Last Update: 4.24.2020
Changes: Added Finger, Thiselton, Wiley, Williams
As a Master’s student in theology, I have had to take a class in Systematic Theology. I wanted to find a nice overview of the landscape of ST, but found only bits and pieces. Here’s my more comprehensive overview for budding theologians like myself.
I have been researching other ST volumes besides Grudem, as well as books on dogmatics (related, see my discussion at Biblical Theology: An Overview)
The early fathers were too close the organization of the canon to write Systematics, but they did write foundational theological treatises.
- Athanasius (297-373): A father of the Eastern Church, his most influential work is the short booklet On the Incarnation of the Word of God. For a decent academic commentary on Athanasius, try Liethart’s work.
- Augustine (354-430): A father of the Western Church, Augustine is a theological giant. You can buy collections of Augustine’s complete works (42 volumes!), or you can start with the four volume (short volumes!) On Christian Doctrine. For a decent intro to Augustine’s theology (but not to his actual works) try Levering.
- Cyril of Alexandria (376-444): In the 4th century, Cyril tried to quell heresy in Christology with his On the Unity of Christ.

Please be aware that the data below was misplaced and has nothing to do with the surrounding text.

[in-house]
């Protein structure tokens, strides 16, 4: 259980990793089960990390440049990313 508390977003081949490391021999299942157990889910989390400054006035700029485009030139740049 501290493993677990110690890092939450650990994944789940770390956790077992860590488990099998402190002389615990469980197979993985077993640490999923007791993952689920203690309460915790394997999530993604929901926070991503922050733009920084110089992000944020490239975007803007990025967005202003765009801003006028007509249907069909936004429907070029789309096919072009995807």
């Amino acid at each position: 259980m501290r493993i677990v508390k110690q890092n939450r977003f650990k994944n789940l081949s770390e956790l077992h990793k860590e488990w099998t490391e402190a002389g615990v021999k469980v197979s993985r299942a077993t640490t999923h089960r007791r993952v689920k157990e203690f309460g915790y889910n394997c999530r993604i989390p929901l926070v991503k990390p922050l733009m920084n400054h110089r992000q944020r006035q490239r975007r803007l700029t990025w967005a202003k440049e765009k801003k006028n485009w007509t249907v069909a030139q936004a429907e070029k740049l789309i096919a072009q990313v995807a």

- Gregory Nazianzus (329-390): A father of the Eastern Church, he is recognized among the Cappadocian Fathers (along with Gregory of Nyssa and St. Basil the Great), his Five Theological Orations are good reading.
- Gregory of Nyssa (335-395): A father of the Eastern Church and Cappodocian father (along with Basil and Gregory Nazaianzus) Gregory left us a nice short catechism.
- Iranaeus (130-202): Often published as 5 books, you can get them all in Saint Irenaeus of Lyons: Against Heresies. Enjoy.
- Origen (184-253): On First Principles is perhaps as close as Origen gets to a systematic theology.
- Anselm (1033-1109): A Benedictine monk and Archbishop of Canterbury, his writings are very philosophical. Although he did not write a formal ST, his works and thoughts therein are significant, not least of which is the formation of the Ontological Argument for the existence of God.
- Aquinas (1225-1274): Another theological giant, his Summa Theologiae will run you around $180 or more. However, you can get a very good abridged version edited by McDermott instead.
- Bonaventure (1221-1274): An Italian Franciscan, his Breviloquium is a classic Catholic dogma, though hard to find in print.
- John of Damascus (675-749): was a Byzantine monk and polymath in the late 7th century. Although he defended the Catholic use of icons, he did write a formative dogmatic, On the Orthodox Faith.
- Lombard * (1096-1160): (The Sentences) This truly unique four volume set by the Catholic Bishop of Paris is translated from the original Latin. Lombard was trying to harmonize the Bible with the doctrines of the Church. A rare gem available to us English speakers.